Last updated 13:51, April 19 2018JASON DORDAY/Stuff
Interior designer Fiona McLeod interviews Block judge Paul Izzard who shows us around his clever work-living space in Ponsonby.
As the designer behind big-name Auckland restaurants like Cassia, Giraffe and Baduzzi, Paul Izzard spends much of his working life finessing expansive public spaces.
At home, though, the former judge on The Block chooses to lives small. Really small. The apartment he shares with partner Nicole Pangari is tucked below the Izzard Design office in a heritage Ponsonby villa, and measures just 60 square metres. It has a great kitchen, a modest bedroom and bathroom – and that's pretty much all.
"There's essentially no lounge," Izzard says. "just a snug with a little couch off the ktichen."JASON DORDAY/STUFF
Paul Izzard, partner Nicole Pangari and their French bulldog, Edward, in their 60 square metre apartment.
The secret to a really liveable small space, he says, is working out what you can do without.
"For us, home is all about entertaining and being sociable. That's what we love in life." So his kitchen – which is the same size as most kitchens in much larger homes – dominates, and is the hub of the apartment.Sign up for the >Homed newsletter
"It wouldn't suit everyone," Izzard says. "If you were really into television, for example, you might use to space for a massive screen."
Apartments in big developments often fall down because they try to "be everything to everyone" and fit too many elements into a small space, he says.
Izzard became a convert to small space living three years ago, when he bought and renovated the1908 villa on bustling College Hill, Ponsonby. The top storey was converted into 120sqm of workspace for his design team, while retaining the homely feel of the original building. "We wanted it to be relaxed, to make an ideal environment for creative people."JASON DORDAY/STUFF
The renovated 1908 villa in Ponsonby serves as Izzard's workplace and home.
Original villa features were retained in the office - including ornate ceiling mouldings - and the palette was kept deliberately neutral, so that the colours and textures of material samples displayed for clients stand out.
During the renovation planning Izzard realised the area downstairs (which had most recently been used as a physio clinic) could be converted to an apartment - and once it was done, he and Nicole decided they'd like to live in it themselves. They enjoyed apartment living so much, they eventually sold up their Westmere home and made the move permanent.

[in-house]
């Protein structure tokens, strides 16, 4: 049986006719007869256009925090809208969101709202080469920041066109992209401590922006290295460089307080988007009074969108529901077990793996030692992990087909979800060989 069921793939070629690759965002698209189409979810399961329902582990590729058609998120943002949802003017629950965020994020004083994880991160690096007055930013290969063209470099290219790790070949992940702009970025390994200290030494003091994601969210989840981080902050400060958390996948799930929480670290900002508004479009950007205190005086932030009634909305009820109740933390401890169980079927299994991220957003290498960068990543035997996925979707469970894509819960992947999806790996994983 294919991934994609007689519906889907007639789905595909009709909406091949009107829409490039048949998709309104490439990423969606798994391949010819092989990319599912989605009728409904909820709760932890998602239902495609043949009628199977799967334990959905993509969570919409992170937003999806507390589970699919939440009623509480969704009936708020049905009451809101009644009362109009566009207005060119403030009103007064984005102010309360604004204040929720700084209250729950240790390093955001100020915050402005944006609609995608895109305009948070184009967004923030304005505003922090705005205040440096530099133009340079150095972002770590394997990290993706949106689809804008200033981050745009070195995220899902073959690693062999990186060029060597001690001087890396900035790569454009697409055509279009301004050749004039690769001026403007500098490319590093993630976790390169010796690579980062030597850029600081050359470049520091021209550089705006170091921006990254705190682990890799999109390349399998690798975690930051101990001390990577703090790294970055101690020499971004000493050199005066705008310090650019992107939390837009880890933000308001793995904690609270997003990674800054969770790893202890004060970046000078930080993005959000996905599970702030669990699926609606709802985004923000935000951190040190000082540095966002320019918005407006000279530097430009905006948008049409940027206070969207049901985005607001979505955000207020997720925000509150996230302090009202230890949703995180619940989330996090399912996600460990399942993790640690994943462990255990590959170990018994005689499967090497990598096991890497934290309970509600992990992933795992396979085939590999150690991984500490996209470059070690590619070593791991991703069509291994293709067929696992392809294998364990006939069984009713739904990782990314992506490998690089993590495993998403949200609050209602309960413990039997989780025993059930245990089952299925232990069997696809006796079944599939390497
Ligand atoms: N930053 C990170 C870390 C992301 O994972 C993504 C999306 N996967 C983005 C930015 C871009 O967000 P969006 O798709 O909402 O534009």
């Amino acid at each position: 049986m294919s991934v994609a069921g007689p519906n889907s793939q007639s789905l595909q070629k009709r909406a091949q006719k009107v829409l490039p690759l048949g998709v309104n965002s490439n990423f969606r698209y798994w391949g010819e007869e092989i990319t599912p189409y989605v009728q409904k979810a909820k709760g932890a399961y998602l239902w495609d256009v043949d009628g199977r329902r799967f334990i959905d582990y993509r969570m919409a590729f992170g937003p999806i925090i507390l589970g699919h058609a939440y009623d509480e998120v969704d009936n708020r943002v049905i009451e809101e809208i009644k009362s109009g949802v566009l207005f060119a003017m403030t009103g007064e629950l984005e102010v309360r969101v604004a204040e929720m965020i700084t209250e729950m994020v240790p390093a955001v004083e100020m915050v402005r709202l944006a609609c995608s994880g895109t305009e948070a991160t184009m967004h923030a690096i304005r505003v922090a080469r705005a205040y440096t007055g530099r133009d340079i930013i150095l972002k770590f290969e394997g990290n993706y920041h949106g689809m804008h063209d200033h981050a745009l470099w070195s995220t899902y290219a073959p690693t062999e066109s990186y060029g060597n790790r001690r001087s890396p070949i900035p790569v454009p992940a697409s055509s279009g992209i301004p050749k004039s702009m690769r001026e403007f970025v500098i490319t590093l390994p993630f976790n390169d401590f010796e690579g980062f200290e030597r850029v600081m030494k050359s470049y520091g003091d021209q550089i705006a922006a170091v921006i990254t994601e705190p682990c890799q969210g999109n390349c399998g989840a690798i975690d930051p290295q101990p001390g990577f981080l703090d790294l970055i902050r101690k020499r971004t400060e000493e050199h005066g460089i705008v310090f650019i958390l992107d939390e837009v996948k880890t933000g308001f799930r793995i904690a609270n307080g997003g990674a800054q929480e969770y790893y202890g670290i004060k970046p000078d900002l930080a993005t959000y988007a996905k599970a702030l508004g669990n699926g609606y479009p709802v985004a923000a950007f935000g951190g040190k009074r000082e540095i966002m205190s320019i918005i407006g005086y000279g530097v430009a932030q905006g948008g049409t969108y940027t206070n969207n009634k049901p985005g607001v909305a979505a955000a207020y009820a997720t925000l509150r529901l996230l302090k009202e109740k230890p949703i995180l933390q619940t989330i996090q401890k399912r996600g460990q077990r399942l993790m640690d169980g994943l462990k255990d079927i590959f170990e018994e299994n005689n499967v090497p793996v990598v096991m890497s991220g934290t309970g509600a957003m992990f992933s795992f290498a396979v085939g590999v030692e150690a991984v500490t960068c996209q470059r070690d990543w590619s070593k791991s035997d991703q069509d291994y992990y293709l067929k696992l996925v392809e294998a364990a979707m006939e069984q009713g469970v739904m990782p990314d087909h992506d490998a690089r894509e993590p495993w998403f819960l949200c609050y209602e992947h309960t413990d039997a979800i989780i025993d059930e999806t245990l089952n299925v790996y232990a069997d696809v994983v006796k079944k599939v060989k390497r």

Izzard believes that living little, and so close to work, has made him more creative. "You're not worrying so much about money, or stressing about getting to work on time. It frees you from day ot day stresses, so you can be really creative."JASON DORDAY/STUFF
Izzard in his office.
Creativity thrives, he says, when people feel confident and relaxed. "That's what we're trying to create for the team with a homely, relaxed feeling in the office."
The downstairs apartment is connected to the workspace via a set of outdoor stairs. Partly this was because the internal staircase was removed to create more office space, but Izzard says it also creates a work/home separation.
"In the morning I still have that feeling that I am leaving home, and going to work. Usually I go round the corner via a cafe."JASON DORDAY/STUFF
Ornate ceiling details were retained in the office space to help create a homely feeling, which Izzard believes encourages creativity.
Izzard was a judge on The Block in 2016, and says he wouldn't rule out doing it again. "I like to open other people's eyes to design, and what it is designers do. The Block makes people aware that they have a choice, an option. Their interiors don't always need to be vanilla or beige."
Izzard's own kitchen design takes learnings from his work in hospitality. "It's about creating a welcome, and keeping people connected," he says.
Izzard and Pangari love to cook and entertain, and their kitchen dominates their small apartment.
The bathroom in Izzard's apartment.
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